The murder of an asylum seeker while living in supported living accommodation in Bristol could have been avoided, a safeguarding adult review has concluded.
Kamil Ahmad was murdered in 2016 by Mr X, a white British male, while both were residents in the same supported living accommodation for individuals with mental health needs.
Mr X was convicted of murder in 2017 and is now serving a life sentence.
The two men were residents of Milestones Trust, a nine bedroom converted Victorian house with a mixture of self-contained flats and bedsits sharing bathroom and kitchen facilities.
Milestones Trust seeks to enable people experiencing a range of mental health difficulties develop the skills to live independently.
Mr Ahmad, who arrived in the UK as an asylum seeker, had become a Milestones resident after being diagnosed with Post Traumatic Stress Disorder (PTSD) and Obsessive Compulsive Disorder (OCD).
Mr X, according to the safeguarding adult review (SAR), had a ‘significant forensic history’ and had been detained in secure mental health facilities for a large part of his adult life.
The SAR, which had been initiated by the Bristol Safeguarding Adults Board (BSAB), found Mr X had been verbally and physically aggressive towards Mr Ahmad because of his race and status as an asylum seeker.
Mr X fatally assaulted Mr Ahmad after he was discharged from hospital where he had been detained under Section 2 of the Mental Health Act.
At the time of his death, Mr Ahmad was seeking a judicial review of the decision not to grant him asylum. He was also challenging the decision by Bristol City Council that he no longer met the criteria for care and support under the Care Act 2014.
The SAR report concluded: ‘Kamil’s murder was racially motivated and the culmination of a developing race hate obsession with Kamil by Mr X.’ It also concluded that Mr Ahmad’s death ‘could have been avoided.’
‘The decision to discharge Mr X by the Mental Health Tribunal was based on incomplete information,’ the report said.
‘As a result, it foreshortened his compulsory treatment and reduced the time available for AWP [Avon and Wiltshire Mental Health Partnership Trust] to seek alternative accommodation for him and for Milestones Trust to commence eviction.’
It also found that, due to miscommunication, there was a ‘lack of preparation’ for Mr X’s return to Milestones Trust once he had been discharged from hospital.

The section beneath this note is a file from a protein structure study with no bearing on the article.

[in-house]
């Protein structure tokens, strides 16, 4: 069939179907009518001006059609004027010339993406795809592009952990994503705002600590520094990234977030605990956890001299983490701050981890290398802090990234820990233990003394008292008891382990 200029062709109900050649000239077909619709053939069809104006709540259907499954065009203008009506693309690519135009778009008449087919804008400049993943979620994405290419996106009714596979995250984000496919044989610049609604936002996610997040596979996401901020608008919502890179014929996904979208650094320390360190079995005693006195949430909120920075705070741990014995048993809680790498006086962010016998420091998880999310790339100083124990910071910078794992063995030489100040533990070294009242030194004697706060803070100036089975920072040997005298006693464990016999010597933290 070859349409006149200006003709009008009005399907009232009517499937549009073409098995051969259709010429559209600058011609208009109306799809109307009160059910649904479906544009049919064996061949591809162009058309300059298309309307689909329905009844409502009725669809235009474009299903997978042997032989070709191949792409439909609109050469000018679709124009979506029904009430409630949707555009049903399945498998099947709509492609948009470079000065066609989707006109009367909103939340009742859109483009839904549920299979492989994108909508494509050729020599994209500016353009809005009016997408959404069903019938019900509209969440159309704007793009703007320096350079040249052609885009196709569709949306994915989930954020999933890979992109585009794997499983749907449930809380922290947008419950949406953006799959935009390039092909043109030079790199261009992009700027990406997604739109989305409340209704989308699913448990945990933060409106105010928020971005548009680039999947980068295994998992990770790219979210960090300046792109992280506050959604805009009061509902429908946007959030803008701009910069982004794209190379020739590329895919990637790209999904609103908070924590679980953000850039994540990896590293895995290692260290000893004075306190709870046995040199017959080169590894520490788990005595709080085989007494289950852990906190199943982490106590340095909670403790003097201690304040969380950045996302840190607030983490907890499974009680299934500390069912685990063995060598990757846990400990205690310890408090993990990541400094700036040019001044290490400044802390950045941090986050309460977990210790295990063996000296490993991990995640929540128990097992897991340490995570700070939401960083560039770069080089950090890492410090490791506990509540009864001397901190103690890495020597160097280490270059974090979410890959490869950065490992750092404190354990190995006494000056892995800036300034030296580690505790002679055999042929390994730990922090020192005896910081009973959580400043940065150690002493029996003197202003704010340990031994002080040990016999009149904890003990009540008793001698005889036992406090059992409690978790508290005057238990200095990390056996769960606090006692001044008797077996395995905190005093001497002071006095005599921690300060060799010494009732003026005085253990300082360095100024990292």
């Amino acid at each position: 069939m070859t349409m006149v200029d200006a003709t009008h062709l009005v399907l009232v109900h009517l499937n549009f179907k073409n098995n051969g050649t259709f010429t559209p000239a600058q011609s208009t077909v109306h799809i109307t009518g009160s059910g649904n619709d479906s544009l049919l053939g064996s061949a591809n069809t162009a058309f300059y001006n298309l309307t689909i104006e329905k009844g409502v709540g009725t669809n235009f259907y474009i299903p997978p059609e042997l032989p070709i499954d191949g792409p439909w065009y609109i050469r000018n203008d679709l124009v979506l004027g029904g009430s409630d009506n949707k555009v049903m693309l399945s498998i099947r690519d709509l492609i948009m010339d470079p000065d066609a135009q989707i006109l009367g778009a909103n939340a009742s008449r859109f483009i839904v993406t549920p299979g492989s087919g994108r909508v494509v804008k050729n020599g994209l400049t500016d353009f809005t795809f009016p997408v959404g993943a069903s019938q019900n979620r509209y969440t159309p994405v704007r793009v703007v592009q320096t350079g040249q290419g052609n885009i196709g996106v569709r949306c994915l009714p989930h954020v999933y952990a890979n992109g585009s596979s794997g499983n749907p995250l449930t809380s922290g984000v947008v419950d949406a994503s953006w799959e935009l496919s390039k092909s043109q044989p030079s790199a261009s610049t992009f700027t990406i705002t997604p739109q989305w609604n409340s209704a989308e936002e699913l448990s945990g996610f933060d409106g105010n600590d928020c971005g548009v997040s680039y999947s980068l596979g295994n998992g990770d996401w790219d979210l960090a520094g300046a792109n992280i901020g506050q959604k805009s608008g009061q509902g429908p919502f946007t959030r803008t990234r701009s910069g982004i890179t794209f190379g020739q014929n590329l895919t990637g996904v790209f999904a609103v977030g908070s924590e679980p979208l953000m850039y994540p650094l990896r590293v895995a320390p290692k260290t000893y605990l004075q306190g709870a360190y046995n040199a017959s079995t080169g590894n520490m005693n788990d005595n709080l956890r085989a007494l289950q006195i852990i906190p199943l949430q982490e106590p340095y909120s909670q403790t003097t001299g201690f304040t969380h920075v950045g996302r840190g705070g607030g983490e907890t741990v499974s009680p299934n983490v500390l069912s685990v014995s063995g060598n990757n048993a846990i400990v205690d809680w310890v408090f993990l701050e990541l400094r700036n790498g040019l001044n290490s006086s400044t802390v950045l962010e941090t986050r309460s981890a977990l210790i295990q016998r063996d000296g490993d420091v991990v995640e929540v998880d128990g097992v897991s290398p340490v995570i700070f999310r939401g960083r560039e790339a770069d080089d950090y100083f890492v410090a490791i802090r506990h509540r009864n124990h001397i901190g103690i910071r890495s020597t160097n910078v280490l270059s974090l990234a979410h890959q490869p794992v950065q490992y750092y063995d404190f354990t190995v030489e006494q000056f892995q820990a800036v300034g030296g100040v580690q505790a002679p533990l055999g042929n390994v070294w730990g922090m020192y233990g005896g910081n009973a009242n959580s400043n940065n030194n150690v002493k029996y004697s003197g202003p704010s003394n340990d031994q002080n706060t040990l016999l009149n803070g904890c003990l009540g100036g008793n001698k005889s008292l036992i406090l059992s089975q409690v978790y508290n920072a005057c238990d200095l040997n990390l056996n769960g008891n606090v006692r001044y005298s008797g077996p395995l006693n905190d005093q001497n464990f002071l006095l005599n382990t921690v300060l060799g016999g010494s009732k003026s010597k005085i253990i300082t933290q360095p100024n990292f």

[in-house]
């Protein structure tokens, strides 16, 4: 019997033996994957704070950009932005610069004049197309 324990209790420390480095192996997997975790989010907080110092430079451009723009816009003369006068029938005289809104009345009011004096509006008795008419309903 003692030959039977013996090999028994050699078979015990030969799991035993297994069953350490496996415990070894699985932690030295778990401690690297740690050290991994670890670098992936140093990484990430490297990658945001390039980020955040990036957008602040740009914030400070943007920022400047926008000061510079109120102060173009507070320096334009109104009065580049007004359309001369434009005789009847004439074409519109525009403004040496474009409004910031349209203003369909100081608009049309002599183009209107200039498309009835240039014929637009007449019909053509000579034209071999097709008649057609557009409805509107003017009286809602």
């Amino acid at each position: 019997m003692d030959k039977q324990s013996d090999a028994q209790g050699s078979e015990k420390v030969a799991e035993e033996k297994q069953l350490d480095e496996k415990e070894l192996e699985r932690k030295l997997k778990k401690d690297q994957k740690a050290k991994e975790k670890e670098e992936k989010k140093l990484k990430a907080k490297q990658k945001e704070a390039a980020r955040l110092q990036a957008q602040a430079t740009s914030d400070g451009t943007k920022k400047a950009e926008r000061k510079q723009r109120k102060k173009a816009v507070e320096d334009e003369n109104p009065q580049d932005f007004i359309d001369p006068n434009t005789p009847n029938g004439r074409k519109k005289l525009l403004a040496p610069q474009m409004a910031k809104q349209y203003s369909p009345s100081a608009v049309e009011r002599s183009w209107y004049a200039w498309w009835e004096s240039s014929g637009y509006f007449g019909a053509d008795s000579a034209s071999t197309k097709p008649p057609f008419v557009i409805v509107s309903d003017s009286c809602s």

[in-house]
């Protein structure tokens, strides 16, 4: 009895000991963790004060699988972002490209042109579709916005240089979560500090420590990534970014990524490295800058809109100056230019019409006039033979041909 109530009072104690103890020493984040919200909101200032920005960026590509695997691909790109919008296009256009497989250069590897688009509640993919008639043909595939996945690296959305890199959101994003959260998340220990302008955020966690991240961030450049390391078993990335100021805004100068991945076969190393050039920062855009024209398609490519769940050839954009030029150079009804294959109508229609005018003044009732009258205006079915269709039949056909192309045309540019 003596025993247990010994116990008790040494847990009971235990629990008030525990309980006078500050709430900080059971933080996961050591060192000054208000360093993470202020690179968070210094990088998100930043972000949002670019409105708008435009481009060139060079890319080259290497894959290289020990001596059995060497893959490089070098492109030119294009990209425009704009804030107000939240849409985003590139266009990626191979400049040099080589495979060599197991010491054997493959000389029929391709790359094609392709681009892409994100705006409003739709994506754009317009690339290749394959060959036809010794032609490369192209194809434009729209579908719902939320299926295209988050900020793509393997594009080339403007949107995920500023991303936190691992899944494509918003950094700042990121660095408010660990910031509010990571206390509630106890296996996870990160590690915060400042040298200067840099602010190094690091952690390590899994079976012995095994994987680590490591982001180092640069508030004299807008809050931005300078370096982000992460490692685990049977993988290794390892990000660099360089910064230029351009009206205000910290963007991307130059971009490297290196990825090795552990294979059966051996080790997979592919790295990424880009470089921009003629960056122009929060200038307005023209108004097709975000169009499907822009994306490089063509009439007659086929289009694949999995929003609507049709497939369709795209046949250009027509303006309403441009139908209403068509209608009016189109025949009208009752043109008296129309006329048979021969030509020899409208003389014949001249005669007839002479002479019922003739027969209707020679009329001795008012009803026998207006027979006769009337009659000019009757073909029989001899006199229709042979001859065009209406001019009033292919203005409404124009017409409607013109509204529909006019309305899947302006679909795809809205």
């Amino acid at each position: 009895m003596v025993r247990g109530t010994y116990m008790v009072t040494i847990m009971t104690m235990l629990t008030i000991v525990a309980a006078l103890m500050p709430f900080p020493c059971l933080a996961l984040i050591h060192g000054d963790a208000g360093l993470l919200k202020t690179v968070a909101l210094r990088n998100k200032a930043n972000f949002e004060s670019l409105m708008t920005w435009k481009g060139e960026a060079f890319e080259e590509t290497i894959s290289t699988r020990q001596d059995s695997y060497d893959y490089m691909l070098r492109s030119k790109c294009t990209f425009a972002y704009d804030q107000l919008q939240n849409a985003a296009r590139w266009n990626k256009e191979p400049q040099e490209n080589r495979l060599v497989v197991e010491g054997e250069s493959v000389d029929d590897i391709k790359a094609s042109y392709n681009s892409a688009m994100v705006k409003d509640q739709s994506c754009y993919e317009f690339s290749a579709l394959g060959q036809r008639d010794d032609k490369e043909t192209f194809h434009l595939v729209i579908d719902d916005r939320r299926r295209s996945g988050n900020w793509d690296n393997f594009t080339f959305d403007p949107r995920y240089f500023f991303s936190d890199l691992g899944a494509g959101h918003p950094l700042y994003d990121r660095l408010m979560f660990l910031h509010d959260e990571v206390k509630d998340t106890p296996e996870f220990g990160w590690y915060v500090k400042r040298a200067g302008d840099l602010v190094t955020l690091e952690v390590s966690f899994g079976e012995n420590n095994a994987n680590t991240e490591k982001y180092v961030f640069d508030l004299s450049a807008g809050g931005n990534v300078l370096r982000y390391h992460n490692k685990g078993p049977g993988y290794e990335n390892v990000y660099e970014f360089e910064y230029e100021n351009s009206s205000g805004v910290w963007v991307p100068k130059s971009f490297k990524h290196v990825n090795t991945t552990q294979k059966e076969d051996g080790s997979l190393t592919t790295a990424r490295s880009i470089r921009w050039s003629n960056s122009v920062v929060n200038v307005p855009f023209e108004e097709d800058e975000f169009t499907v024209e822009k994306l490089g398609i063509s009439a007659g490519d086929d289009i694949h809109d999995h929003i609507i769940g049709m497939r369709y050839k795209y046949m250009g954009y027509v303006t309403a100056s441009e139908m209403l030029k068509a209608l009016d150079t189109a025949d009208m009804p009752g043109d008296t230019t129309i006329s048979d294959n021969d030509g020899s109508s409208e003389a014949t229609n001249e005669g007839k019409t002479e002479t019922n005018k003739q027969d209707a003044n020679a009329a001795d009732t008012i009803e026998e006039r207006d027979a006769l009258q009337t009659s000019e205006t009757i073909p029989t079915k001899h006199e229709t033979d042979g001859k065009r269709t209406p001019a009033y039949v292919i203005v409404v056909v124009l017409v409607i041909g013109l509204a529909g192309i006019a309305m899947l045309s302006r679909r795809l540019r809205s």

The report said there had been ‘several opportunities’ stretching back to 2014 when the two men could have been separated.
‘The long-standing tension between them may have varied in its level of seriousness, but there remained an underlying dislike and resentment from Mr X towards Kamil, which was given full rein when he became mentally ill,’ it reads.
‘As housing provider, Milestones Trust were slow to act in pursuing the termination of Mr X's tenancy and needed the support of other agencies to achieve this,’ the report continues.
‘As a provider dedicated to meeting the housing needs of mentally ill vulnerable people, revoking the tenancy was not a course of action to be entered into lightly.
‘However, Mr X had been given several final warnings and his behaviour put him in breach of his tenancy agreement.
‘Continued sharing of accommodation was clearly detrimental to both parties and had a knock-on effect on other residents of the accommodation.’
Responding to the SAR, John Hoskinson, CEO of Milestones Trust, said: ‘We recognise that this tragic event has had a huge impact on Kamil’s family and, indeed, all those involved, and we are profoundly sorry for their loss.
‘We have spent many hours reflecting deeply on whether there were things we could have done differently and what we can learn for the future. In particular, we have considered whether we could have served notice to evict Mr X at an earlier stage or done more to challenge discrimination amongst residents at Wells Road.’
‘Many individuals we support experience prejudice on a daily basis and we remain committed to fighting injustice,’ he continued.
‘In response to this event, we have strengthened our assessment process and improved training for staff to ensure they are equipped to identify and address any hate-based incidents in future.’
Jacqui Jensen, executive director Adults, Children and Education at Bristol City Council, said: ‘This was a terrible tragedy and I, on behalf of the council, wish to extend my deepest sympathy to Kamil’s family and friends.
‘We have carefully read and considered the contents and recommendations contained within the comprehensive review and will act accordingly.’
‘The report highlighted that there should have been more communication with other agencies before the closure of the safeguarding enquiry. As a result our safeguarding procedures have been reviewed and staff working with adults at risk of harm will be given new training which incorporates learning from all recent SARs,’ she added.